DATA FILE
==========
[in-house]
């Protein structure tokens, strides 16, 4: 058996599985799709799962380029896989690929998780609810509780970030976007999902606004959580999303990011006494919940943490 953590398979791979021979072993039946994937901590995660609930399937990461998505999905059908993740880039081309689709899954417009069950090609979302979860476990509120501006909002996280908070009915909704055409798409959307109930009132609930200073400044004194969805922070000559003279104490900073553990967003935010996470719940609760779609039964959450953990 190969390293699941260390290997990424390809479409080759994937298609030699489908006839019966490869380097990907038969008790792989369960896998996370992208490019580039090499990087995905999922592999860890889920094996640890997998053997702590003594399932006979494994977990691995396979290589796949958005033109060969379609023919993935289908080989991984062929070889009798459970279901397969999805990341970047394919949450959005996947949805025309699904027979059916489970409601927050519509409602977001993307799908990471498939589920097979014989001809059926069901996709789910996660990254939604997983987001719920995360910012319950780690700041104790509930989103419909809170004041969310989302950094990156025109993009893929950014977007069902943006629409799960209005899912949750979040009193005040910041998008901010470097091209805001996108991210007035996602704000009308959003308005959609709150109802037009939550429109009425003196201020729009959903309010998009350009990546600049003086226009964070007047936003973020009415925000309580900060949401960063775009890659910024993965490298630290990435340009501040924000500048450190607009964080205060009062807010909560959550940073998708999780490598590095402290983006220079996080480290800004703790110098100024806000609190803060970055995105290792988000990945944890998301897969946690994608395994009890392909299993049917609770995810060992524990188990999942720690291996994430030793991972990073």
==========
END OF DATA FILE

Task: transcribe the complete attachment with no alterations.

[in-house]
């Protein structure tokens, strides 16, 4: 058996599985799709799962380029896989690929998780609810509780970030976007999902606004959580999303990011006494919940943490 953590398979791979021979072993039946994937901590995660609930399937990461998505999905059908993740880039081309689709899954417009069950090609979302979860476990509120501006909002996280908070009915909704055409798409959307109930009132609930200073400044004194969805922070000559003279104490900073553990967003935010996470719940609760779609039964959450953990 190969390293699941260390290997990424390809479409080759994937298609030699489908006839019966490869380097990907038969008790792989369960896998996370992208490019580039090499990087995905999922592999860890889920094996640890997998053997702590003594399932006979494994977990691995396979290589796949958005033109060969379609023919993935289908080989991984062929070889009798459970279901397969999805990341970047394919949450959005996947949805025309699904027979059916489970409601927050519509409602977001993307799908990471498939589920097979014989001809059926069901996709789910996660990254939604997983987001719920995360910012319950780690700041104790509930989103419909809170004041969310989302950094990156025109993009893929950014977007069902943006629409799960209005899912949750979040009193005040910041998008901010470097091209805001996108991210007035996602704000009308959003308005959609709150109802037009939550429109009425003196201020729009959903309010998009350009990546600049003086226009964070007047936003973020009415925000309580900060949401960063775009890659910024993965490298630290990435340009501040924000500048450190607009964080205060009062807010909560959550940073998708999780490598590095402290983006220079996080480290800004703790110098100024806000609190803060970055995105290792988000990945944890998301897969946690994608395994009890392909299993049917609770995810060992524990188990999942720690291996994430030793991972990073």